'Country season', rural life told from the perspective of a child

For Bryan his life is in the country, not in the country or in the university. At the age of ten, she took over the reins of her family once his father left for the United States. On a ranch in Jalisco, she moves among bulls and horses. He is all a little cowboy that when he speaks he sounds like a “little gentleman”, he specifies Elizabeth Cowdocumentary director field seasonwhich has just been released in Mexican theaters.

Produced by Arturo Mendicuti, The film shows rural life from the perspective of a minor who, despite having to grow up very quickly, does not lose his sense of humor or give up on his dreams.

Bryan and his family work on your family’s ranch Isabel, is that the germ of the film?

Elizabeth Cow: Bryan’s family has worked with us for twenty years. I grew close to them and to country life. In 2016 we recorded a teaser that allowed us to win a fund from the Tribeca Festival, thanks to that we carried out an investigation that allowed me to get to know Bryan better, who is a very charismatic young man.

Despite the employment relationship, how did you build trust with the family so that they would let you fully enter their intimacy?

IV: The documentary requires a close collaboration with the characters. Getting along with someone or a family is very different from riding a camera almost all day. Building trust took time and involved spending a lot of time with them off camera. I played with Bryan at making a movie and gave him a disposable camera to take pictures. Everything was little by little so that they understood why he wanted to tell his story in a film. I was very lucky, it was like discovering a second family.

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Arturo Mendicuti: It was a good father to see the willingness of the family to open their doors for us and teach us their trade.

How did they take care of the point of view to avoid exoticism or visual anthropology?

IV: I always wanted to make a film that would dignify the cowboy’s job. There are not many families left who dedicate themselves to that; I love the love of his profession and the ritual that it entails. Those of us who live in the city tend to forget about those who live in the countryside and it seems important to me to reflect other types of realities.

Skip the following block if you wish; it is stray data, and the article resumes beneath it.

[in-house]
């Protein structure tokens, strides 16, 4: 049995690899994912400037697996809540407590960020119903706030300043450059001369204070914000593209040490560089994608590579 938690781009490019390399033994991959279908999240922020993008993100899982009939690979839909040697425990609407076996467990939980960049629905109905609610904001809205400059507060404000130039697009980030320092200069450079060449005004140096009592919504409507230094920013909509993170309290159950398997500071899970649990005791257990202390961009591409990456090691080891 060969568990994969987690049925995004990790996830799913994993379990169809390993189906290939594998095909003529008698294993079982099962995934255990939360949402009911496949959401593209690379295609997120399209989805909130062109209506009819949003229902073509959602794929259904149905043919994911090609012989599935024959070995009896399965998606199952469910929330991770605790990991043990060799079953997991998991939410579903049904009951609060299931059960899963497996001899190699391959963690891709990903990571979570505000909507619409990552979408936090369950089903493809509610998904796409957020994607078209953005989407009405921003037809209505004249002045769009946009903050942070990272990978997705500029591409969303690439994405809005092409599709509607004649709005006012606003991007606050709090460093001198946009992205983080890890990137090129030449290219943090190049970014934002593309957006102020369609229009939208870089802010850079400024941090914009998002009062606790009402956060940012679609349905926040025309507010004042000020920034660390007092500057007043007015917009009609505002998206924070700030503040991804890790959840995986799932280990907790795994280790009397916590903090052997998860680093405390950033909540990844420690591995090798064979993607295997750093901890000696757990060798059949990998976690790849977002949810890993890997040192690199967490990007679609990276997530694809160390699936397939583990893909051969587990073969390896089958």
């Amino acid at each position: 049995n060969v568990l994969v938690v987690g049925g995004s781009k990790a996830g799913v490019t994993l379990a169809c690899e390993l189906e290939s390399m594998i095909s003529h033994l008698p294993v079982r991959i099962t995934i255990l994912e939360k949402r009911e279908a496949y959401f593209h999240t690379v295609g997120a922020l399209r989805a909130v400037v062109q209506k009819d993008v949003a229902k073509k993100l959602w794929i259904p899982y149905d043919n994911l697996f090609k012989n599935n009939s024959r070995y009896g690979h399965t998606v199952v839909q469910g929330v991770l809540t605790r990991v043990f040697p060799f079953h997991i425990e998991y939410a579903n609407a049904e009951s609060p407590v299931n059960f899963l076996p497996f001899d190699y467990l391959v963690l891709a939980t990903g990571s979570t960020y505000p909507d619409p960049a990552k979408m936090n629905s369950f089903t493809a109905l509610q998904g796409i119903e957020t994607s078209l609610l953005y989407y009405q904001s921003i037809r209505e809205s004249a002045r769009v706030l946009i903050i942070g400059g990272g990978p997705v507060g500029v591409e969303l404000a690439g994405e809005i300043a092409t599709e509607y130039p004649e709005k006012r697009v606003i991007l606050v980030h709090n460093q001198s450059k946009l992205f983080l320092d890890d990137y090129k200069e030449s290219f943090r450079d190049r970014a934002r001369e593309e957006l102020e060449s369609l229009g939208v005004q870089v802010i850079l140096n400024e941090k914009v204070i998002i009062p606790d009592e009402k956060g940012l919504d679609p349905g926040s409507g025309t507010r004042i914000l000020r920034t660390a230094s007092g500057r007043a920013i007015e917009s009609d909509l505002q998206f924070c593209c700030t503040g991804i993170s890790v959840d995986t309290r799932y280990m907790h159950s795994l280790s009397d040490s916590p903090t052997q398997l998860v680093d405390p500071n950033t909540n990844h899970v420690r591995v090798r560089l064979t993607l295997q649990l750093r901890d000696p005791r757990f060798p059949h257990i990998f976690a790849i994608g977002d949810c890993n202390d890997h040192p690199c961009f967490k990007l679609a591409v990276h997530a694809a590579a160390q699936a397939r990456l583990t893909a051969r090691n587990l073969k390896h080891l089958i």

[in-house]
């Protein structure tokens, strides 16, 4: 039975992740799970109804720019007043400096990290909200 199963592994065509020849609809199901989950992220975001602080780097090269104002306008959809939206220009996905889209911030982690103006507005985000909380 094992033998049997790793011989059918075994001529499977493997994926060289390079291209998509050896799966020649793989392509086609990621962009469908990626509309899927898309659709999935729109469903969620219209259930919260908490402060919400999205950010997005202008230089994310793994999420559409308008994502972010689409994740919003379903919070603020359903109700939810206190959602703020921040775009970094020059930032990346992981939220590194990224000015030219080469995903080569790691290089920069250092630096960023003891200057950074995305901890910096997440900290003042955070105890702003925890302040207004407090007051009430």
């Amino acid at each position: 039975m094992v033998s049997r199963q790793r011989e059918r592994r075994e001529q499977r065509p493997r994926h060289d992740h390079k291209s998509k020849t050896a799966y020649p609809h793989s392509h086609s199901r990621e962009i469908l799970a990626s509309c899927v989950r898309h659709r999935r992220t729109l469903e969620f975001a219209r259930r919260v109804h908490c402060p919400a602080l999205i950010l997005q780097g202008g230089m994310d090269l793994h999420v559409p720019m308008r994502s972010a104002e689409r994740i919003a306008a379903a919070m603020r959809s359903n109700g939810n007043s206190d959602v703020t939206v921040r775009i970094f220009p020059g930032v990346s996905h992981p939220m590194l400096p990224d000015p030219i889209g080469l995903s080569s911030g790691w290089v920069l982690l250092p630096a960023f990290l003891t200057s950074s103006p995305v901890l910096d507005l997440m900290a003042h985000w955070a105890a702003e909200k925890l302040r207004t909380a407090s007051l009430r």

A.M: One of the things I like most about the film is the portrait of the countryside. For me the trips we made were very revealing. They showed me other perspectives of human relationships and love. I think that is achieved because we focus on someone who is in the process of growth.

In fact, Bryan has one foot between childhood and premature adulthood.

IV: He is someone who has had to grow up and mature faster than other children his age. When his father went to the United States, he had to take on the role of father of the family; he is protective of his mother and every day he has to go to work in the fields. The conditions in which he has had his childhood have made him grow faster. Sometimes when listening to him he seems like a gentleman.

It is surprising how he has normalized the paternal absence, the issue of migration. She even plays chicken.

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IV: Instead of playing cops and robbers, he plays smugglers and la migra, that tells you about a specific context. The way they have assimilated issues such as violence is strong.

Knowing Bryan and his family for years, what boundaries did you set for yourself in terms of story?

IV: We measured the limits as the film developed. I always tried to be very honest with them. I spoke with Bryan about sensitive issues like his father because it seemed essential in his life, but always with great respect. Everything was built on trust.

Is it difficult to find distribution for a film of this type?

A.M: field season is a coming of age that deals with everything and nothing at the same time. It shows many things that happen around Bryan’s life but without a traditional structure. It has been a challenge to reach theaters because being an independent documentary we do not have great support. We wanted to make a fun, kid-friendly, light-hearted movie that tackled a number of the issues facing the country.

Is there a lack of films with children’s perspectives for these topics?

IV: Without a doubt, that is why we were interested in showing its reality. What happens to children who stop studying to work? That and other aspects of his growth are the pieces that put together the puzzle of his childhood. We wanted to tell something about the journey that growth entails.


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